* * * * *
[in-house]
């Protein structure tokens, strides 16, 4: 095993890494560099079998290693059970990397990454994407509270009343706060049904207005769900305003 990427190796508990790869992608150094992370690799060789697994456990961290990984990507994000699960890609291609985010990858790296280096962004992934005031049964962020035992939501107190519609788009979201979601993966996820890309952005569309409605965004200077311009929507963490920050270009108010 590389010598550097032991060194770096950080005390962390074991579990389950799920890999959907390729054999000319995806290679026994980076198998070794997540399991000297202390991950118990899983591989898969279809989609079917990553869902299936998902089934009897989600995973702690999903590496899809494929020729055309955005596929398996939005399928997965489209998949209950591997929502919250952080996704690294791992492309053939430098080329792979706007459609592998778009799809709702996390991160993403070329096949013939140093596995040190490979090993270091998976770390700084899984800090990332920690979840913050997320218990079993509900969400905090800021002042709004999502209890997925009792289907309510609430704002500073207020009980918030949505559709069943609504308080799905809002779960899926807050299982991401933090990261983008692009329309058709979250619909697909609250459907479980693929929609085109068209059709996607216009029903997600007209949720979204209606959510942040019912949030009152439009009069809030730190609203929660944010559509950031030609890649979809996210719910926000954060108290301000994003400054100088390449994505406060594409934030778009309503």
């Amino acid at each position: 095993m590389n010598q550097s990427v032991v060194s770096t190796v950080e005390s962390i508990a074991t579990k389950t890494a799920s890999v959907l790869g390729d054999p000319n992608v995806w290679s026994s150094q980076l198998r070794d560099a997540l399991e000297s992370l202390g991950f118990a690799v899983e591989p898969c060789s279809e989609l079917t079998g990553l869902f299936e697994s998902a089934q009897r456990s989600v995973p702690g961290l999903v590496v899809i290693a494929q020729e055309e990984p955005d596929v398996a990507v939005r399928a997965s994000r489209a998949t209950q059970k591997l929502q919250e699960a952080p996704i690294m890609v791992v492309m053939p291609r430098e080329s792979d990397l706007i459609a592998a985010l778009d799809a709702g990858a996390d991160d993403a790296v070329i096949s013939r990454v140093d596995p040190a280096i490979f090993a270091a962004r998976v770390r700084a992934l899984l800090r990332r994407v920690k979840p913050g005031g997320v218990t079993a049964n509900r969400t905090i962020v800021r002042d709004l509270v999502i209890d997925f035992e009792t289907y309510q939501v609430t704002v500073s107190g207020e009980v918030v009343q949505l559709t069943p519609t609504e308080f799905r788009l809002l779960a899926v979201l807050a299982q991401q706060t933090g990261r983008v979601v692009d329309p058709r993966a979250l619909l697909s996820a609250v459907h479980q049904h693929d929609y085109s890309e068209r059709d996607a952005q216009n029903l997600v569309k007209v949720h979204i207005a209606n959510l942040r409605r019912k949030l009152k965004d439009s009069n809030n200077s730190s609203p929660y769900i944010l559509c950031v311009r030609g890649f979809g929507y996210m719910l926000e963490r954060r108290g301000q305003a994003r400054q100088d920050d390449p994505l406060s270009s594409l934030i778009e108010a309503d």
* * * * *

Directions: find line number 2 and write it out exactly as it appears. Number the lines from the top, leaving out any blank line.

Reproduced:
């Protein structure tokens, strides 16, 4: 095993890494560099079998290693059970990397990454994407509270009343706060049904207005769900305003 990427190796508990790869992608150094992370690799060789697994456990961290990984990507994000699960890609291609985010990858790296280096962004992934005031049964962020035992939501107190519609788009979201979601993966996820890309952005569309409605965004200077311009929507963490920050270009108010 590389010598550097032991060194770096950080005390962390074991579990389950799920890999959907390729054999000319995806290679026994980076198998070794997540399991000297202390991950118990899983591989898969279809989609079917990553869902299936998902089934009897989600995973702690999903590496899809494929020729055309955005596929398996939005399928997965489209998949209950591997929502919250952080996704690294791992492309053939430098080329792979706007459609592998778009799809709702996390991160993403070329096949013939140093596995040190490979090993270091998976770390700084899984800090990332920690979840913050997320218990079993509900969400905090800021002042709004999502209890997925009792289907309510609430704002500073207020009980918030949505559709069943609504308080799905809002779960899926807050299982991401933090990261983008692009329309058709979250619909697909609250459907479980693929929609085109068209059709996607216009029903997600007209949720979204209606959510942040019912949030009152439009009069809030730190609203929660944010559509950031030609890649979809996210719910926000954060108290301000994003400054100088390449994505406060594409934030778009309503």